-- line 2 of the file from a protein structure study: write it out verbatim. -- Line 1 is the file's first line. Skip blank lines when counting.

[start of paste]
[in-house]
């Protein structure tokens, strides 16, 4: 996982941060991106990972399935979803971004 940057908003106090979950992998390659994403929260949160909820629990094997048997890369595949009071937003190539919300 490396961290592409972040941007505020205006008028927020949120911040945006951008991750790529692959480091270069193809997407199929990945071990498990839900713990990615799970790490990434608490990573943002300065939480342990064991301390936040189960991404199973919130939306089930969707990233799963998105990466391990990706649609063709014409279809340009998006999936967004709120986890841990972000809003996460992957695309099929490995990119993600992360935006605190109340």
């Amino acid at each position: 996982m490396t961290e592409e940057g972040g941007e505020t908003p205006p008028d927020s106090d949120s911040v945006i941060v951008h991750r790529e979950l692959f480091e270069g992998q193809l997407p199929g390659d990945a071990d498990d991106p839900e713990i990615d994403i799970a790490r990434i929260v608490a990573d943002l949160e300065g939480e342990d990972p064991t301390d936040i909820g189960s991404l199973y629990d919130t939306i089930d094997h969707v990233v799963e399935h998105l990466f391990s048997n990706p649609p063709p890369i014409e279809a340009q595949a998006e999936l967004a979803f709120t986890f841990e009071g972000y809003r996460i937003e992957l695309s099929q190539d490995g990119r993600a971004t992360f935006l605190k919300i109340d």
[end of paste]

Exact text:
């Protein structure tokens, strides 16, 4: 996982941060991106990972399935979803971004 940057908003106090979950992998390659994403929260949160909820629990094997048997890369595949009071937003190539919300 490396961290592409972040941007505020205006008028927020949120911040945006951008991750790529692959480091270069193809997407199929990945071990498990839900713990990615799970790490990434608490990573943002300065939480342990064991301390936040189960991404199973919130939306089930969707990233799963998105990466391990990706649609063709014409279809340009998006999936967004709120986890841990972000809003996460992957695309099929490995990119993600992360935006605190109340």